Plans to rezone Bushwick are dead, for now

City
Hall says it’s halting plans to rezone Bushwick after years of
heated community planning. | Shutterstock

The city is shelving plans to rezone the Brooklyn
neighborhood

After years of community planning and at times heated
opposition, the de Blasio administration is shelving plans to
rezone 300 blocks of Bushwick, according to City Hall.

Deputy Mayor Vicki Been rejected a December request from local
officials urging the city to study the Bushwick Community Plan—a
four-year collaboration between residents, elected officials, and
city agencies to plan the Brooklyn neighborhood’s future—within
the environmental review process of City Hall’s separate rezoning
proposal. A spokesperson for the Mayor’s Office says the
environmental review process will not move forward for either plan
for now, but that “the door is still open” if Bushwick
officials are willing to negotiate.

City Council members Antonio Reynoso and Rafael Espinal, who
represent the area, said that a rezoning was dead in the water
without a commitment to study the community-driven plan. “This
has been a thresholds issue for us,” says Asher Freeman, the
legislative and land use director at Reynoso’s office. “And if
they’re not going to study the community plan, I don’t think
the city thought there is any point to moving forward with either
plan.”

Under the mayor’s Bushwick Neighborhood Plan, the Department
of City Planning projects Bushwick could accommodate 5,613 new
units of housing, including 1,873 permanently below-market-rate
homes. (The income levels for those apartments have yet to be
determined.) All told, the city estimates that nearly 18,000
residents and just over 6,000 workers would move into the
neighborhood over a 10-year period. That plan calls for more
density and mixed-use development on major thoroughfares. In
places, buildings could reach up to 16 stories, while some side
streets would see heights capped between three and four stories to
preserve neighborhood character.

The 74-page Bushwick Community Plan differs in key ways from the
city’s proposal, chiefly by calling for no more than 2,000
entirely affordable new units; the preservation of manufacturing
space; and the creation of new historic districts to limit
development. Those measures, community advocates argue, are key to
ensuring the neighborhood remains accessible for longtime
locals.

Bushwick is among the fastest gentrifying neighborhoods in New
York City with a 44 percent spike in average rent between 1990 and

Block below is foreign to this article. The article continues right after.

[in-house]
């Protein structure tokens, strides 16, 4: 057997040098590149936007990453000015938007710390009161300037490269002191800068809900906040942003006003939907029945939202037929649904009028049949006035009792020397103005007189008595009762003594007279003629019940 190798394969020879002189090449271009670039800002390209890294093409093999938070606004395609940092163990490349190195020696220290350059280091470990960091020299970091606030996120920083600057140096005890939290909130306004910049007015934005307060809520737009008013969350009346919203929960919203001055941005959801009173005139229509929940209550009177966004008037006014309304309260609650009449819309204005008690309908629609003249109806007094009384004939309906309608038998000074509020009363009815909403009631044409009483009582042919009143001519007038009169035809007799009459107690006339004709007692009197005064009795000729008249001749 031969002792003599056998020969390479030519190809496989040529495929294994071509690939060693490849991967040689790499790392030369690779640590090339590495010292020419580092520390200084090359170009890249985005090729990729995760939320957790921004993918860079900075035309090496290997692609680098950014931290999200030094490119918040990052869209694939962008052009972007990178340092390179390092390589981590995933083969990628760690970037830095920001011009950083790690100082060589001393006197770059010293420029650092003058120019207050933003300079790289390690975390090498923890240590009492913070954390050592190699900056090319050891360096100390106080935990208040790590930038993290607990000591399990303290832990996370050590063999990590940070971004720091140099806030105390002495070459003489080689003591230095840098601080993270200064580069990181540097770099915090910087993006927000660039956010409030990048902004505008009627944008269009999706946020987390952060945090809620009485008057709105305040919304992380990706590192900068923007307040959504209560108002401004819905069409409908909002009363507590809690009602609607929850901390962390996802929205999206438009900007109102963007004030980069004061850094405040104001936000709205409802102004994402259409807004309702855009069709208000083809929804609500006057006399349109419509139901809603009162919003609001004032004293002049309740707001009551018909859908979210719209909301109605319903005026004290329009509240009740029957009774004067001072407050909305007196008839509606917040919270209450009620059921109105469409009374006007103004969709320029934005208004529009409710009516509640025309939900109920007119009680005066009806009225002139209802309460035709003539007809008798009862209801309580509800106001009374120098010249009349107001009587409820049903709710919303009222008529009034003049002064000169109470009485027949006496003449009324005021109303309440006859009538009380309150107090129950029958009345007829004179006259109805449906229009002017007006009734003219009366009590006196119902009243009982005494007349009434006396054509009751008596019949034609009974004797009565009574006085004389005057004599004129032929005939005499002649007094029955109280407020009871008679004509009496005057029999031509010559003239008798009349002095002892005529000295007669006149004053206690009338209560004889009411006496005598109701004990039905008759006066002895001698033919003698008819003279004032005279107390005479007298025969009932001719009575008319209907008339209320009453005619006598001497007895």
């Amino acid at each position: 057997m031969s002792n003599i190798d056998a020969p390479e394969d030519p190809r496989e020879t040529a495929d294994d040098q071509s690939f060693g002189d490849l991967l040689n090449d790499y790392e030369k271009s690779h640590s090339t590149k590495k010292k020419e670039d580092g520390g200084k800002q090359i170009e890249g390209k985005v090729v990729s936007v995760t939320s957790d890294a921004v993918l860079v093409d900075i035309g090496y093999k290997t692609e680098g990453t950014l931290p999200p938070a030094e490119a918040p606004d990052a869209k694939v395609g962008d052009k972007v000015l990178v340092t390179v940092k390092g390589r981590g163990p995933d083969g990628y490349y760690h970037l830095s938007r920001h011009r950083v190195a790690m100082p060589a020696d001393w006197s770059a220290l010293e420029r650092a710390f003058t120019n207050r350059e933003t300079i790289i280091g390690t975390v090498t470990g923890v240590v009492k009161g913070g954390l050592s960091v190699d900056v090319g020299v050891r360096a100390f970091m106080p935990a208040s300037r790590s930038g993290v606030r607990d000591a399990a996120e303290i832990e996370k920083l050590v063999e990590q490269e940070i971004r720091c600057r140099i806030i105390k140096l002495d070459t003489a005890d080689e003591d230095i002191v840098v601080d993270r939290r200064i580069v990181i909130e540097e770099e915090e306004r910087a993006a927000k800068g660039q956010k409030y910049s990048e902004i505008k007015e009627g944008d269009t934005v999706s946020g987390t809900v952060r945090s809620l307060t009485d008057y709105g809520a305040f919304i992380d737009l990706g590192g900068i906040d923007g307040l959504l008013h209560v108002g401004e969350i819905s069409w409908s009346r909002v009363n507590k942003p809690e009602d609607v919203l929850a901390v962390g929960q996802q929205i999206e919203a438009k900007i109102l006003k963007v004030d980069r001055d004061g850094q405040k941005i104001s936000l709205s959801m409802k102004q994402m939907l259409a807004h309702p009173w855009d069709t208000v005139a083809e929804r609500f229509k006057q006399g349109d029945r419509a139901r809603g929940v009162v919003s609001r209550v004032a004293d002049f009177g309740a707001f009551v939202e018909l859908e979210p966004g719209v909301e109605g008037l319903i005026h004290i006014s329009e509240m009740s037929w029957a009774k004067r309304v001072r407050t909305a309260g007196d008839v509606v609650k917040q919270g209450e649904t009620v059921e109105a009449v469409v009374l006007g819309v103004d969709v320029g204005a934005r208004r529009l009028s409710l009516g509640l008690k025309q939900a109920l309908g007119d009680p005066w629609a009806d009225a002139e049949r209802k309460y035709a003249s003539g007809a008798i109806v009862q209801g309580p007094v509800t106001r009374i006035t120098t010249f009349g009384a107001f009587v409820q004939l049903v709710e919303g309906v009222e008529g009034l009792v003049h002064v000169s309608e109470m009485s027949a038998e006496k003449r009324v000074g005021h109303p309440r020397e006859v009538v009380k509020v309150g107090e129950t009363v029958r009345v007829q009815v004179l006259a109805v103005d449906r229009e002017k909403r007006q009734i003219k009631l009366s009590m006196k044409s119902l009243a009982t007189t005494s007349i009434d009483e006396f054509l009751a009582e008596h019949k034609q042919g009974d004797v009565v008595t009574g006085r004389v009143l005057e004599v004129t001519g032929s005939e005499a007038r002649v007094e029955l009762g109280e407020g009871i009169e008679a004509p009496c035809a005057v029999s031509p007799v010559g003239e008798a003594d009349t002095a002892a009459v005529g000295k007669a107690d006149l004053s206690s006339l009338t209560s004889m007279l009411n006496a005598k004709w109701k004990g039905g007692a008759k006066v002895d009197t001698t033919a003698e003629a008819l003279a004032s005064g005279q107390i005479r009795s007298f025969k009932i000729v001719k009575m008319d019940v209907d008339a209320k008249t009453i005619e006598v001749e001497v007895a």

2014, according to
a 2016 NYU Furman Center report
. Yet the neighborhood’s
residents earn significantly less than the citywide average. In
2017, Bushwick’s median household income was $51,622—about 17
percent less than the citywide median—and the poverty rate was 27
percent, compared to 18 percent citywide, Furman
Center data shows
. As of October 2019, the median asking rent
for Bushwick was $2,800, according to
StreetEasy
.

But the de Blasio administration is convinced that the
community’s blueprint is the wrong approach. In a January 10
letter, Been said she is “deeply concerned” by components of
the plan and called the approach “fundamentally a downzoning.”
The plan’s demands “run counter to the City’s goals of the
rezoning, which would be to encourage new mixed-income housing to
prevent displacement spurred by current market forces while
promoting a diverse, healthy and inclusive neighborhood and
city,” Been wrote.

In a statement, Reynoso and Espinal accused the de Blasio
administration of ignoring the needs of longtime residents and
saddling the neighborhood with outdated zoning as development
continues to sweep the area.

“The Mayor’s decision to walk away from Bushwick, continuing
the cycle of government neglect the neighborhood has suffered under
for the past 50 years, is shameful as it ignores the voice and will
of a community,” the lawmakers said. “Bushwick will continue to
fight for the resources it deserves, it’s what we’ve always had
to do.”

The de Blasio administration has rezoned six neighborhoods as
part of its goal to build or preserve 300,000 affordable homes by
2026. One of those, Inwood, ran into its own troubles last year
when
a judge halted those plans
; in the ruling, Hon. Verna L.
Saunders said the city “failed to take a hard look” at
community concerns.

Aside from Bushwick, the city has pending plans to rezone
Gowanus and is studying Southern Boulevard in the Bronx for a
potential rezoning; both efforts have faced fierce neighborhood
opposition.

Source: FS – NYC Real Estate
Plans to rezone Bushwick are dead, for now